Articles Posted in Criminal Law

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The Supreme Court reversed in part the judgment of the habeas court rejecting Petitioner’s claim that a 2013 amendment to Conn. Gen. Stat. 54-125a, as applied retroactively to him, violated the ex post facto clause of the United States Constitution, holding that the ex post facto clause barred the Commissioner of Correction from applying the 2013 amendment retroactively to Petitioner. The amendment at issue eliminated risk reduction credit awarded pursuant to Conn. Gen. Stat. 18-93e from the calculation of a violent offender’s initial parole eligibility date. Petitioner argued argued that, under the version of section 54-125a in effect when he committed his offenses, he was entitled to have any such credit that he had earned applied to advance his initial parole eligibility date. The habeas court concluded that Petitioner failed to establish an ex post facto violation. The Supreme Court disagreed, holding that the 2013 amendment to section 54-125a, as applied to Petitioner, violated the ex post facto clause. View "Garner v. Commissioner of Correction" on Justia Law

Posted in: Criminal Law

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The Supreme Court reversed the judgment of the habeas court dismissing Petitioner’s petition for habeas corpus, holding that the ex post facto clause barred the Commissioner of Correction from applying a 2013 amendment to Conn. Gen. Stat. 54-125a to Petitioner. The amendment at issue eliminated risk reduction credit awarded pursuant to Conn. Gen. Stat. 18-93e from the calculation of a violent offender’s initial parole eligibility date, thus requiring the offender to complete eighty-five percent of his sentence before becoming eligible from parole. Petitioner argued that he was statutorily entitled to earlier parole consideration when he committed the crimes for which he was incarcerated. The habeas court concluded that Petitioner failed to establish an ex post facto violation. The Supreme Court disagreed, holding that the 2013 amendment to section 54-125a(b)(2), as applied to Petitioner, violated the ex post facto clause. View "Breton v. Commissioner of Correction" on Justia Law

Posted in: Criminal Law

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In this dispute over a public records request, the Supreme Court reversed the judgment of the trial court, holding that the search and seizure statutes, Conn. Gen. Stat. 54-33a through 54-36p, do not satisfy the requirements set forth in Conn. Get Stat. 1-210(a), which exempts documents from disclosure under the Freedom of Information Act that are “otherwise provided by any federal law or state statute….” The Commissioner of Emergency Services and Public Protection and the Department of Emergency Services and Public Protection received a request from The Hartford Courant Company and its reporter (collectively, Courant), seeking copies of documents referred to in a report prepared by the Connecticut State police on the shooting that took place at Sandy Hook Elementary School. When the Department did not timely respond to the request, Courant filed a complaint with the Freedom of Information Commission. The Commission concluded that the documents were public records under the Act. The trial court, however, concluded that the documents were exempt from disclosure pursuant to section 1-210(a) because they were seized pursuant to a search warrant as part of the criminal investigation of the incident. The Supreme Court reversed, holding that that records governed by the search and seizure statutes are not exempt from disclosure under the Act. View "Commissioner of Emergency Services & Public Protection v. Freedom of Information Commission" on Justia Law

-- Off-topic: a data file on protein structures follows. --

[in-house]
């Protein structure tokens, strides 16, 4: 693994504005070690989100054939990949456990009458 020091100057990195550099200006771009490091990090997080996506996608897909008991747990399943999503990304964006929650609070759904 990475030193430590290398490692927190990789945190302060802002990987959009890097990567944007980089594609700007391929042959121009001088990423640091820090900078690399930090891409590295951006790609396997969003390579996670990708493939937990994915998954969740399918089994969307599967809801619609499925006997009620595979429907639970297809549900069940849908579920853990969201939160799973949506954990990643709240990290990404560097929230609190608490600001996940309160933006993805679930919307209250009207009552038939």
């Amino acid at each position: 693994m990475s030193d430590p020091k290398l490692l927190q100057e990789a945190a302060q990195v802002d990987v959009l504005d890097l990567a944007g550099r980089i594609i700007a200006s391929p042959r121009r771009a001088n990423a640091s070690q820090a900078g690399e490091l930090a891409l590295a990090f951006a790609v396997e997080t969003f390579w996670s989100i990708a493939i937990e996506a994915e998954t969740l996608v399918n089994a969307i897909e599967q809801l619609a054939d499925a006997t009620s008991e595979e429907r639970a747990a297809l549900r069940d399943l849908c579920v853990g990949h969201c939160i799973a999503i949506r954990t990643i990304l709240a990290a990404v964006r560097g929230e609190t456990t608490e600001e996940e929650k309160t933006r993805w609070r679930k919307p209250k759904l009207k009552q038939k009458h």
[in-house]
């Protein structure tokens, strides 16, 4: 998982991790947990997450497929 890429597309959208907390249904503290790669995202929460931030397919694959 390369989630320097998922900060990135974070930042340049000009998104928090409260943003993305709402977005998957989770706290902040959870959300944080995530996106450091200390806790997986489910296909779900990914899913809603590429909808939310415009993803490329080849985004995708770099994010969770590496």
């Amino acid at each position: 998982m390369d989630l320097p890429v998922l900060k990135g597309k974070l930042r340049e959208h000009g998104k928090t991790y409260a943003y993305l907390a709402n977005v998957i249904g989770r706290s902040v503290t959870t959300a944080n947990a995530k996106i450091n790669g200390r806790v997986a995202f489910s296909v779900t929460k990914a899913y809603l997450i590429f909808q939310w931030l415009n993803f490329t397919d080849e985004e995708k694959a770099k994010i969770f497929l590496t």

Posted in: Criminal Law

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The Supreme Court reversed Defendant’s judgment of conviction of three counts of illegal practices in campaign financing, holding that the trial court improperly instructed the jury as to the applicable mens rea for the crime of illegal campaign financing practices. On appeal, Defendant argued that the trial court erred in failing to instruct the jury that to find him guilty of an illegal campaign financing practice it must find that he acted with specific intent to violate Conn. Gen. Stat. 9-622(7). The State countered that the trial court properly instructed the jury that it had to find that Defendant acted with general intent. The Supreme Court disagreed and remanded the case for a new trial, holding that the jury was not properly instructed regarding the applicable mens rea for the crime of illegal practices in campaign financing, and it was reasonably possible that the jury was misled. View "State v. Newton" on Justia Law

Posted in: Criminal Law

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The Supreme Court affirmed the judgment of the trial court convicting Defendant of threatening in the first degree, two counts of disorderly conduct, and breach of the peace in the second degree, holding that Defendant’s arguments on appeal were unavailing. Specifically, the Court held (1) the trial court did not err in denying Defendant’s motion to dismiss the threatening charge on the ground that Conn. Gen. Stat. 53a-61aa(a)(3) is unconstitutional as violating free speech protections; (2) the trial court properly considered evidence of events that occurred after Defendant sent a threatening email to support its conclusion that Defendant violated section 53a-61aa(a)(3); and (3) the evidence was sufficient beyond a reasonable doubt to convict Defendant of threatening in the first degree in violation of section 53a-61aa(a)(3). View "State v. Taupier" on Justia Law